Thursday, July 29, 2004

John Kerry: Killing Them Softly.

Boredom as Policy

Nothing could more adequately sum up the cowardice and opportunism of contemporary American politics than the ruminations of Kirsty Wark on BBC Newsnight last night. She noted that although polls showed that 95% of Democrat conventioneers were opposed to the war, Kerry could probably not endorse such a stance even if he were inclined to because South Dakota voters (for that, read the maligned "Mid-West") supported the President as a matter of instinct, principle and pride. Tom Carver even conducted several interviews appearing to confirm this assessment. America's "heartland" (the goddamned "Mid-West" again) would never accept a political message that was so darned impolite about the President.

Now, recent polls indicate that most voters would prefer troops based in Iraq to come home sooner rather than later. 40% believe that they should return in less than one year; 30% within 1-2 years. So I think we can put the myth that Americans would not be receptive to withdrawing troops from Iraq straight to bed with no supper. But why is that the only consideration? Presumably there is such a thing as political leadership - granted, as the Prime Minister will tell you, that will only take you so far. But if this were an election based on differences of principle, and not merely of comportment, then one would expect the Democrats to nominate a candidate that represents their foreign policy goals, and let the right-wingers have their war-mongering fruit-basket. Why give them the option of a more sensible war-monger? Failing that, if they cannot nominate a principled candidate whose policies they actually agree with and would like to see implemented, how about choosing another party or another candidate? Ralph Nader would be an excellent choice, and he could definitely use the support. The Anyone-But-Bush movement is based on the one consistent reflex of Democrat party activists - cowardly submission. Terrified to do anything that might in fact make a difference "because then the Right will react against us", they would sooner spend an evening listening to a windy fatso like Clinton pretending he didn't piss on every decent principle and dream of the Left while in office.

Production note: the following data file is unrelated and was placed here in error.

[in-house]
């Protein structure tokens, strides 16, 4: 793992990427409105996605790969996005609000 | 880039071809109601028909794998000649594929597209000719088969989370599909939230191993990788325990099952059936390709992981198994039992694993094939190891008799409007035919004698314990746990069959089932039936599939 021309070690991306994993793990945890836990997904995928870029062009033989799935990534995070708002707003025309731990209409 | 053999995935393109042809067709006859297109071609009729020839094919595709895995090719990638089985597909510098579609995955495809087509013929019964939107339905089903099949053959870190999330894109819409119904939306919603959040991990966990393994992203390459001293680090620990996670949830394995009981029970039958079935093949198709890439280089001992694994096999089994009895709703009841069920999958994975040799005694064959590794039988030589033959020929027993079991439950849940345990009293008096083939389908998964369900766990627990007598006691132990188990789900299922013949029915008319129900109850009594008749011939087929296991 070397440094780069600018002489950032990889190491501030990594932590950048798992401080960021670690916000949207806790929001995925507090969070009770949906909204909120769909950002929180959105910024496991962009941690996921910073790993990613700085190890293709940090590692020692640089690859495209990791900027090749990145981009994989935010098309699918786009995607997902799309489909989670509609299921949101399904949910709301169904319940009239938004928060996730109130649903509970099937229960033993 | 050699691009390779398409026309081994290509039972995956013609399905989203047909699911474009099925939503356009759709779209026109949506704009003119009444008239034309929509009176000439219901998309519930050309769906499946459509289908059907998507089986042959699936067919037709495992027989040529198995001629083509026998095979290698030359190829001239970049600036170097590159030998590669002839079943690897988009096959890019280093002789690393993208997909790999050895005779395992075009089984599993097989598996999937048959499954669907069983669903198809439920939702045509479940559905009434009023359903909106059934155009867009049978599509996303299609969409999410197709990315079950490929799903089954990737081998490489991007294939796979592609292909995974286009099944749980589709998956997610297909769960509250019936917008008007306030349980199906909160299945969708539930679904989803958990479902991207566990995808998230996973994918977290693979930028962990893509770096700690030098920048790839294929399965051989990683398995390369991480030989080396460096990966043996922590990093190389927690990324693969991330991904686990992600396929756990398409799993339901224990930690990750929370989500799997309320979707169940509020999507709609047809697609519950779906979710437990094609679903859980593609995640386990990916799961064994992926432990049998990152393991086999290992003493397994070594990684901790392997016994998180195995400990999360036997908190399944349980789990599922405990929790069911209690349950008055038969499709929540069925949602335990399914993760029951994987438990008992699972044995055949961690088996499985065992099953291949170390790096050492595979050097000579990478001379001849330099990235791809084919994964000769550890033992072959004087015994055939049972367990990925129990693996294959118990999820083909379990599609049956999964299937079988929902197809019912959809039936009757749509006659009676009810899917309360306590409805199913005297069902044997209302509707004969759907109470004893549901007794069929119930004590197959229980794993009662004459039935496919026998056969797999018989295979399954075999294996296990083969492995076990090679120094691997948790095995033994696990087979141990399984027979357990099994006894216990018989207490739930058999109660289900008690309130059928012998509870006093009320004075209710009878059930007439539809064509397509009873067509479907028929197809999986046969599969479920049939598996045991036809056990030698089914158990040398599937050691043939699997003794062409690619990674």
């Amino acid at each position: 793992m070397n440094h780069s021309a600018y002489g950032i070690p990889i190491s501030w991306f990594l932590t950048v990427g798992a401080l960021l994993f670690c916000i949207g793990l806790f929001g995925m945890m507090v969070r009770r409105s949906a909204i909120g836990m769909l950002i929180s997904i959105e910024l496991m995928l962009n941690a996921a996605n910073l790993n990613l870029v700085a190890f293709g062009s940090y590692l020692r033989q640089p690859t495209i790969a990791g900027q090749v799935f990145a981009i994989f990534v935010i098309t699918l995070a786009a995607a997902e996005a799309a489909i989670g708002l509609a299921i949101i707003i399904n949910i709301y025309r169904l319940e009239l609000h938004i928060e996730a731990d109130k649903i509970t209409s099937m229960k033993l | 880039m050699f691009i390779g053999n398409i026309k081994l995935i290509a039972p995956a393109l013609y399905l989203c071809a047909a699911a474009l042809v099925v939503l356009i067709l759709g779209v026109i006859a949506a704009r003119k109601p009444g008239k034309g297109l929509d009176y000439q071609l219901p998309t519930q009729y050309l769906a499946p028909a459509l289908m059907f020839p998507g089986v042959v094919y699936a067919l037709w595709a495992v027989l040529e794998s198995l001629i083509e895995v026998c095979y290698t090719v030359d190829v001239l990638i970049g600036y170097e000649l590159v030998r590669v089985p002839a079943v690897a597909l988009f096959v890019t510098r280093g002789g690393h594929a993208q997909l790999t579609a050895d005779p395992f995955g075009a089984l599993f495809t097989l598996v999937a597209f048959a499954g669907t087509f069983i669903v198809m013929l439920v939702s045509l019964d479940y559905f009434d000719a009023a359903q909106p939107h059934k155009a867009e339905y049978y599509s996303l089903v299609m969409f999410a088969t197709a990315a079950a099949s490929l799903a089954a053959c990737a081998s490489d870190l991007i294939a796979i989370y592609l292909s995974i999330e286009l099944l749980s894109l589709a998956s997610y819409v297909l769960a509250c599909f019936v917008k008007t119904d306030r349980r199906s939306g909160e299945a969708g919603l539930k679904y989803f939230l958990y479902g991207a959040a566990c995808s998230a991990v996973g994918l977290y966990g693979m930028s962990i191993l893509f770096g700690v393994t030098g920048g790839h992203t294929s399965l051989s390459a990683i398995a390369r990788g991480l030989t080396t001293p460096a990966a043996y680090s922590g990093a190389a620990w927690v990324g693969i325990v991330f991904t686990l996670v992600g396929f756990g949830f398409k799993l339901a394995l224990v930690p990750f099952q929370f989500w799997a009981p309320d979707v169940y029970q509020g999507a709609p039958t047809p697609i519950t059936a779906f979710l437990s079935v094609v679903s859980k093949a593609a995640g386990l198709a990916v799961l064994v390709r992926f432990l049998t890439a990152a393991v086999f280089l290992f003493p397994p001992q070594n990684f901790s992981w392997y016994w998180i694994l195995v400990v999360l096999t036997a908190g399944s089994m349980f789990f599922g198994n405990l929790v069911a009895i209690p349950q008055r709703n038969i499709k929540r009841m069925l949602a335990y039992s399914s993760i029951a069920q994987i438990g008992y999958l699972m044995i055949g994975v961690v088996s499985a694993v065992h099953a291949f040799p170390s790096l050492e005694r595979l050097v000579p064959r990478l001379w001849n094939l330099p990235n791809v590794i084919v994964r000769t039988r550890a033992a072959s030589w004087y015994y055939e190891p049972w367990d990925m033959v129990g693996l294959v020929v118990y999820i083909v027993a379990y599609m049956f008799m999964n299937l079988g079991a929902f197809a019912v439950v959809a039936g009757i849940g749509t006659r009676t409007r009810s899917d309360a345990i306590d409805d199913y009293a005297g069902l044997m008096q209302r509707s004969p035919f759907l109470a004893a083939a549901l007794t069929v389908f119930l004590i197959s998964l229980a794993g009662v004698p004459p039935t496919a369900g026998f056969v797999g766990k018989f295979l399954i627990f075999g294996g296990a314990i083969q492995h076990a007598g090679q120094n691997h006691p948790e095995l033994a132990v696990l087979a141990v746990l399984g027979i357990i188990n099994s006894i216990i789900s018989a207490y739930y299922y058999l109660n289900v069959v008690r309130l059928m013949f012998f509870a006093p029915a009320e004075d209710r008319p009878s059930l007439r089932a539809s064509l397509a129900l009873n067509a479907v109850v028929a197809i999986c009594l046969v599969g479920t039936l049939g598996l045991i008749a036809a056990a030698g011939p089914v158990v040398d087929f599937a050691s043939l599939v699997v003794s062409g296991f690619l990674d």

And it isn't as if trying to cream off the support of other parties (while desperately slandering more radical opponents) has proven a worthwhile strategy in the past. It didn't exactly work in 2000, it didn't work in the California recall, it didn't work in 2002, and it won't work now. By concentrating on the slender and ever-diminishing 'middle-ground', one sort of forgets the base. Two examples. First :

"So far, all we have heard from you are politically-calibrated platitudes about staying the course" in Iraq, actors Susan Sarandon and Danny Glover, both long-time Democrats, and the group United for Peace and Justice wrote to Kerry.

"Tell the people of this country the war was wrong, the occupation is a disaster, and that we can have no future as a colonial power," they wrote. "Speak up for what's right, right now."

And :

"Kerry has one other hurdle with vets: Some are fervently antiwar, and they're ticked off that Kerry refuses to withdraw the troops from Iraq on a timetable. They're trying not to hassle Kerry about that, because the buzz phrase at this confab is that Democrats are united. But occasionally they're boiling over. Consider, for example, vet Frank Corchran, a teacher who lives in Lansdowne, the Philadelphia suburb: 'Kerry voted yes to send those kids off to die, and he won't talk about pulling them out? There are times when I despise the man, and a lot of other antiwar vets here are saying, 'We can't vote for him, we feel betrayed.' But I'll try to get a grip, because when I look at Bush and Cheney – well, those guys are just dangerous.'"

Republicans have always known how to energise their base, while Democrats only seem to know how to put theirs to sleep.

"Change in Style"

So, back to Newsnight. Kirsty Wark asks Gary Hart to explain to British viewers what makes Kerry different from Bush? Will there be a withdrawal from Iraq? Will he attack the President's war record? Good heavens, no! That would be dashed unsporting. It isn't the way one behaves and, certainly, Republicans haven't been known to criticise a sitting President just because he's a Democrat. The difference will be in that Kerry will dispense with all this talk of pre-emption. He will restore America's traditional foreign policy of seeking to implicate others in America's crimes, so that the blame can be spread around. Unfortunately, the good former Senator was talking jive. Kerry is still for pre-emption , opposing only its more extreme manifestations. Hart was himself against the war in his time, so one can only assume that he has succumbed to Anyone But Bush fever himself.